Dirty Donuts, back in action

After a house fire, the local independent pastry maker is finding her footing again

Patrick Maloney

 

It’s been a tough few weeks for the guerilla baker who goes by the name of Dirty Donuts. When her house, which she shared with local hip-hop artists Astronautalis, Spyder Baybie Raw Dog and La Manchita, caught fire in January, Vicki Seymour lost a significant portion of her possessions, including her donut-making equipment.

“I’d been building up Dirty Donuts for about a year-and-a-half, and I was buying my ingredients in bulk,” Seymour said. “I lost everything and had to start over. I’m starting to get back on my feet.”

Seymour, who keeps her civilian identity under wraps, has been popping up at local hip-hop shows since August 2011, cloaked in black hoodies and sunglasses, bearing homemade donuts for concert-goers to indulge in for a suggested donation.

Last month, the Sound Gallery hosted a benefit concert entitled “Burning Down the House” for the victims, who didn’t have renters’ insurance and suffered a tremendous financial hit. Headlining the show was Mike Mictlan, supported by some of the displaced artists and a few local acts. The event raised enough to help Seymour revamp her operation.

“It was probably the most packed and profitable party that the Sound Gallery has ever had,” she said. “People really came out and supported us, raised enough money for me to get a new place to live and buy new stuff for Dirty Donuts to get it started again.”

Luckily, she’s still got a respectable Twitter following and has, in some circles, already attained the status of an urban legend.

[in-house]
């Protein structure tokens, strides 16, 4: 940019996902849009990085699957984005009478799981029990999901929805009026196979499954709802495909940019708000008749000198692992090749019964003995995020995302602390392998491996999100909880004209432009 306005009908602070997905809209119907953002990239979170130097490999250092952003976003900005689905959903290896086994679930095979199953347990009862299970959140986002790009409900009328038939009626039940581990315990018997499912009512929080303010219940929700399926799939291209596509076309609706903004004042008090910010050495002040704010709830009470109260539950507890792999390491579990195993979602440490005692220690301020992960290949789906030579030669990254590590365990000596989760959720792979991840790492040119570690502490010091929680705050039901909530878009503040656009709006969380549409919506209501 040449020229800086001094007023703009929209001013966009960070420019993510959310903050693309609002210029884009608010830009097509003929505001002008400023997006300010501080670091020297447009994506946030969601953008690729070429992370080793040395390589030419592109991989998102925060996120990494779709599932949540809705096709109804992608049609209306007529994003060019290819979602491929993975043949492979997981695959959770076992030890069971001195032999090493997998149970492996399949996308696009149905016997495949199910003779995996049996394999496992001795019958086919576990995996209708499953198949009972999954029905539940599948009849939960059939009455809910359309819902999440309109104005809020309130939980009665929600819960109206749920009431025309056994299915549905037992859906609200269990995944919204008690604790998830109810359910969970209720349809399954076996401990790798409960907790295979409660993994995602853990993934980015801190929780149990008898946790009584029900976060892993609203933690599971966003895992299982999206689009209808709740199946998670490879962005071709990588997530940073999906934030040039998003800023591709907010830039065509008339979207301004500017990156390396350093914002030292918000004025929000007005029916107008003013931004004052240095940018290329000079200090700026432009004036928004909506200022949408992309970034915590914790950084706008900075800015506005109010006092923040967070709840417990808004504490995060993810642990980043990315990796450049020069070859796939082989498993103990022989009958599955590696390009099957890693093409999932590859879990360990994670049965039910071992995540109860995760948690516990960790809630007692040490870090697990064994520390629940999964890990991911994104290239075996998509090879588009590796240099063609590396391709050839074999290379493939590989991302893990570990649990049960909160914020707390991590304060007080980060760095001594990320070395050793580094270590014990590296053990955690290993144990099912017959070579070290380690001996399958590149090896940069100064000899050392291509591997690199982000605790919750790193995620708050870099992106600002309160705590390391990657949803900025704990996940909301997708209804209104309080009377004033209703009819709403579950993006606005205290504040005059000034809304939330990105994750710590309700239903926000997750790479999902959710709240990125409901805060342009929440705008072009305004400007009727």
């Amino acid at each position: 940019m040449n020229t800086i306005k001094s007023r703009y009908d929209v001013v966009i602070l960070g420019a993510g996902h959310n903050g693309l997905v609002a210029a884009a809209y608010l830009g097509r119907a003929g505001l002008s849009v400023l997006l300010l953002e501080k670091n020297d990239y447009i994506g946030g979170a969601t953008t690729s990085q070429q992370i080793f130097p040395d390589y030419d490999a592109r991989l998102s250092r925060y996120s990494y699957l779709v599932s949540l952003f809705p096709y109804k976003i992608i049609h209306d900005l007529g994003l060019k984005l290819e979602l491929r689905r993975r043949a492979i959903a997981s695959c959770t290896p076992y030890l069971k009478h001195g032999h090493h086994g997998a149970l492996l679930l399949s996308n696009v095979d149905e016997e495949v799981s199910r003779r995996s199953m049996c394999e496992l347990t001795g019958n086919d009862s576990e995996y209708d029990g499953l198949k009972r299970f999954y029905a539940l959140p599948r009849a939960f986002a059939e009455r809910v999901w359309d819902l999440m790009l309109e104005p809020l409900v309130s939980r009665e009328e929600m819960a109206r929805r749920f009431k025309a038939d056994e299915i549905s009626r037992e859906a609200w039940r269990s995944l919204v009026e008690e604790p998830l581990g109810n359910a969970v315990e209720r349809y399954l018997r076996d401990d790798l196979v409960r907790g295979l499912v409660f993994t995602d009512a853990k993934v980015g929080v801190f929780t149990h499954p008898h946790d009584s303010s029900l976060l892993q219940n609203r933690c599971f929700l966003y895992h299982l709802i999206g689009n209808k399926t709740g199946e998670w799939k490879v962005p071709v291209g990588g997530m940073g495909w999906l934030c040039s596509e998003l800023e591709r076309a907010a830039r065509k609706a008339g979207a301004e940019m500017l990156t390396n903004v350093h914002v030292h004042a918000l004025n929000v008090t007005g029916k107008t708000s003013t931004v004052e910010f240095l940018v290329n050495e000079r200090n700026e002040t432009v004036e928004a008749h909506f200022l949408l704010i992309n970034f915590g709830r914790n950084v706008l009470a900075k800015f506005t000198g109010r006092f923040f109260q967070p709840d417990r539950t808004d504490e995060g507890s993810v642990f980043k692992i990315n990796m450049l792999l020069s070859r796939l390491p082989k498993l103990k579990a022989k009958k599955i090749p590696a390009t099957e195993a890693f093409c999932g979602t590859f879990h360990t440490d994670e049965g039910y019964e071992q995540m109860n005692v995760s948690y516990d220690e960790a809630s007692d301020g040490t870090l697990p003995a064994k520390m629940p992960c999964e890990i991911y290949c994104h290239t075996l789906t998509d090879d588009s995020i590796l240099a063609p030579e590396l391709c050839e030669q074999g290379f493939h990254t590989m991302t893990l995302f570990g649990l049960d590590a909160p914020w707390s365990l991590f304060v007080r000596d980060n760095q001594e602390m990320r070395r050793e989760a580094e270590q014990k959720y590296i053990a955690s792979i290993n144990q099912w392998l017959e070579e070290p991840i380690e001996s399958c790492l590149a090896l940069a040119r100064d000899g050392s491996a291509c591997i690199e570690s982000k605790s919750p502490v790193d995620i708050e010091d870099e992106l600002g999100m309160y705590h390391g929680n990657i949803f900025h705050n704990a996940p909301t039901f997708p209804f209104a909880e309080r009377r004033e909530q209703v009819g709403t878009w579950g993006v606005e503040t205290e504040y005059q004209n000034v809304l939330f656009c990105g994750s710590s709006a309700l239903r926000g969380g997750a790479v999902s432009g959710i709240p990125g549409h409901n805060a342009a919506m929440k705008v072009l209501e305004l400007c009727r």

The operation started with a distant rumble. Astronautalis cryptically tweeted “my friends are hatching a plan,” followed by a few mentions by Doomtree’s P.O.S. and Mictlan.

“I was joking around with my friends about something to do with this old tour van. We were saying we should sell something illegal out of the back of it, something dirty,” she said. “In that moment, I thought of the name Dirty Donuts.”

A couple write-ups in local media and several hundred Twitter followers later, Seymour started receiving invitations to events across the cities.

Usually, the only notice preceding her arrival is a tweet a few hours before a show, and her wares often sell out within minutes of her arrival.

While her moniker may discourage some, the pastries themselves are gourmet. Glazes include strawberry, lemon and maple-bacon.

“I was kind of unsatisfied with baked goods options in Minneapolis. The donuts that I’d liked the most were the ones from gas stations, which were really gross,” she said. “I wanted to make really high-quality donuts. I use all organic ingredients … but also have them be just as available and cheap as a gas station donut.”

The guerilla operation, as impressive as it seems, is the means, not the end.

“This is an ongoing fundraiser for what I really want to do,” Seymour said. “Stay tuned. I have big plans for the future.”